Augusta State creates chemistry track for students interested in forensics

Augusta State's Stephanie Myers says adding a forensic science track to the existing chemistry tracks will give students more options for postgraduate work.

Augusta State University is creating a chemistry track for students who want to become behind-the-scenes scientists.


The Department of Chemistry and Physics will debut a forensic science course of study in the fall that will train students for jobs testing blood stains on clothes from crime scenes or determining types of drugs found in the bloodstream.

“We are a very hands-on department,” said Stephanie Myers, a professor of chemistry and forensic science adviser. “Students get lots of real lab experience. They’re not watching someone else do it.”

Students who sign up for the new track will graduate with a chemistry degree with a concentration in the forensic field.

Carol Rychly, the vice president for academic affairs, said adding the track to the chemistry department complements the goals of the merger with Georgia Health Sciences University – creating more options for students and producing more qualified graduates.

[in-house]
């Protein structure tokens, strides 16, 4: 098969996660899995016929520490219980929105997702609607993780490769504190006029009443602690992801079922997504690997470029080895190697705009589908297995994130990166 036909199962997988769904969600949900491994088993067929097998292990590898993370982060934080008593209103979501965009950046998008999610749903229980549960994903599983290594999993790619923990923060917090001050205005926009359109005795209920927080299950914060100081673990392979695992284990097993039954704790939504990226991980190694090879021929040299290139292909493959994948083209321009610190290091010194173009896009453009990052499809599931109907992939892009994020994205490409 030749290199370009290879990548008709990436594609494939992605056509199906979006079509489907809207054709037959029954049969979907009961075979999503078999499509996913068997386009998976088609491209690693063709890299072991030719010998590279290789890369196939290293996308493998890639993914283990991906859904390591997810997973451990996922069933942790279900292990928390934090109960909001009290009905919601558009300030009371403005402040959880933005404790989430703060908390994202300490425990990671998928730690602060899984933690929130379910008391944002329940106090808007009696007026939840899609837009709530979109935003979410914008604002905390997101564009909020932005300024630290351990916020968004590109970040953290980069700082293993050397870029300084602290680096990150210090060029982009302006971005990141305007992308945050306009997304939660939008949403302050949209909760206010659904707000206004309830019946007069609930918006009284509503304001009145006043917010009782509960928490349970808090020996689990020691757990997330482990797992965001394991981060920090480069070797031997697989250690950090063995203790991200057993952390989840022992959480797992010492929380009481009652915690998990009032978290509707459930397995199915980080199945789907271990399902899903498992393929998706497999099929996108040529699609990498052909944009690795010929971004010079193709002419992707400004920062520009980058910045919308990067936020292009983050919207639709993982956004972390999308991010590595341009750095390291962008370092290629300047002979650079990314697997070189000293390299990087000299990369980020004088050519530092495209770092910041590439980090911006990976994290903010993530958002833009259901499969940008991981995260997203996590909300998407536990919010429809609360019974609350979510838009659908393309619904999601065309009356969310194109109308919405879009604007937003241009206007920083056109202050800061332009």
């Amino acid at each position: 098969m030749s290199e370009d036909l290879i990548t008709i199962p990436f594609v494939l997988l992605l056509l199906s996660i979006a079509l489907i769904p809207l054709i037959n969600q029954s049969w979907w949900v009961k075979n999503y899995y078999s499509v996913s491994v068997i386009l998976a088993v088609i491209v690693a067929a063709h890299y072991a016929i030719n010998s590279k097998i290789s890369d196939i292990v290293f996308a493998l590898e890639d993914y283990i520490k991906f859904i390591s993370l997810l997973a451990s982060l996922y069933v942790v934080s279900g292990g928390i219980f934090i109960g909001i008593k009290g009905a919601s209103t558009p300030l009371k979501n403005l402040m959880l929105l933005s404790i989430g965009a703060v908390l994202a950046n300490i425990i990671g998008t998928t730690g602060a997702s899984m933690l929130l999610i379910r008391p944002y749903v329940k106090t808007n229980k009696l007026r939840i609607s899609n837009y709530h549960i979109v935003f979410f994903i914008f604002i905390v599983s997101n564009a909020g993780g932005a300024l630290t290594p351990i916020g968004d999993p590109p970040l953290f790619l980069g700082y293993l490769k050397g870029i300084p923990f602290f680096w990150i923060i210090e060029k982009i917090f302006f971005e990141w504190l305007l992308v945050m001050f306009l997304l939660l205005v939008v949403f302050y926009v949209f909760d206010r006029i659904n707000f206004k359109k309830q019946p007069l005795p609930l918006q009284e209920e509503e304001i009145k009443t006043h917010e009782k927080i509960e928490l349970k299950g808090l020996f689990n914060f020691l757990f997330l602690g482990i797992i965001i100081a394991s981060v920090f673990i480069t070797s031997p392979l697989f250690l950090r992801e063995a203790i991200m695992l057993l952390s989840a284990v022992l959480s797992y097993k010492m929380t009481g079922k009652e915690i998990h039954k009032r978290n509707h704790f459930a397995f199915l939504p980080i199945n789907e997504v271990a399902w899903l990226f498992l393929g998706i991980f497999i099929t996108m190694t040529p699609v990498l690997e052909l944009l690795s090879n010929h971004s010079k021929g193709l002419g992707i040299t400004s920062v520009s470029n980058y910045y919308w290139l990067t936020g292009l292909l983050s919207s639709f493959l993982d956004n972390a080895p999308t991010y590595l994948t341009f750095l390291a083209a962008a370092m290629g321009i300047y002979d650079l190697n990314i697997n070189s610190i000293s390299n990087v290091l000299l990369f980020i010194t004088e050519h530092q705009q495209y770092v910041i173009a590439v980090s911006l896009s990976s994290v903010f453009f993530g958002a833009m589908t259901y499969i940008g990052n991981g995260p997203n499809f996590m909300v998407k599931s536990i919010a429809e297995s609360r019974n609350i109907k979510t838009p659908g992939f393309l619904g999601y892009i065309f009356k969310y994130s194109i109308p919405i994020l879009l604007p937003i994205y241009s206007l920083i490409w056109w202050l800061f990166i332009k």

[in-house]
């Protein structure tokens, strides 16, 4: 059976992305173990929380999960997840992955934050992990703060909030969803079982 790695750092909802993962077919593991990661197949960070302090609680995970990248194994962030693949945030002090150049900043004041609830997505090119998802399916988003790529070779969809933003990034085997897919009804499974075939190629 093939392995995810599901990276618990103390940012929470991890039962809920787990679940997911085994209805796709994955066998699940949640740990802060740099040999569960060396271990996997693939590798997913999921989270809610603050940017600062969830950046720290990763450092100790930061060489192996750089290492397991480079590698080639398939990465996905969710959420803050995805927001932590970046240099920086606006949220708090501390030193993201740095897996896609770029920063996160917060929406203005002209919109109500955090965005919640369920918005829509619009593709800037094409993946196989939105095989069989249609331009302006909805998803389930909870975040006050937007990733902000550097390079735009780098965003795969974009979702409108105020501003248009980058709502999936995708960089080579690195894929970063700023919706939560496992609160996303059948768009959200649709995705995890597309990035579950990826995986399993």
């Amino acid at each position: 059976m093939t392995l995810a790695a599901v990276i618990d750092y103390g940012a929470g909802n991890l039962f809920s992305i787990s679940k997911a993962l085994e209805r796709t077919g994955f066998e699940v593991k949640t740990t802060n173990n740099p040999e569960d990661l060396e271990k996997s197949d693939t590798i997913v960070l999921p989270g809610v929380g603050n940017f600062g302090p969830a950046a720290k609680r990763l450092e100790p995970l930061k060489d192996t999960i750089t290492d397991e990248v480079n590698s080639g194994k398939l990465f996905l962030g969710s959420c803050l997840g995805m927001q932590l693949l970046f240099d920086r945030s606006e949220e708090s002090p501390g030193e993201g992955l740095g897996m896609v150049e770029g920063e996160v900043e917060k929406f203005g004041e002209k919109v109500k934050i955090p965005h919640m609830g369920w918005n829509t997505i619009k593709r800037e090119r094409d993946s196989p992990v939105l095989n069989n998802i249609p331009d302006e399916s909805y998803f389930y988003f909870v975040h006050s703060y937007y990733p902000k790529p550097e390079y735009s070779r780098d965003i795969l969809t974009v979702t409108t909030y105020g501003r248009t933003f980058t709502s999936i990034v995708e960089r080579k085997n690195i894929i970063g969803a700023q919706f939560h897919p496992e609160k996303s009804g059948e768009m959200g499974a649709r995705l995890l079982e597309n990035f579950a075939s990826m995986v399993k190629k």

“One of the things that we’re looking to as we move toward the new (university) is to build up the programs we already have and making them more robust,” Rychly said. “It’s a win-win. You’re meeting the students’ needs, and you’re providing the community employable people.”

Rychly said she expects other departments to add more tracks or programs within their fields in the next few years.

The expansion also provides a chance for collaboration between liberal arts and health sciences, such as a possible medical humanities course in the works, Rychly said.

Myers said the forensic track came from student interest and an opportunity after she received a certificate in forensic science from the University of Florida in 2010.

Students will take standard chemistry courses their freshman and sophomore years and move toward more specialized forensic courses as upperclassmen.

Because forensics involves going to court to testify about findings, students will also take communication classes and law courses to prepare.

Myers said labs that hire forensic scientists prefer candidates who have a bachelor’s degree in chemistry and a master’s in forensic science.

Adding the field to the existing three chemistry tracks will give students more options for postgraduate work, Myers said. With a chemistry degree, students can go on to graduate school, law school or medical school or find a job in a lab.

“It’s a very employable degree,” Myers said.



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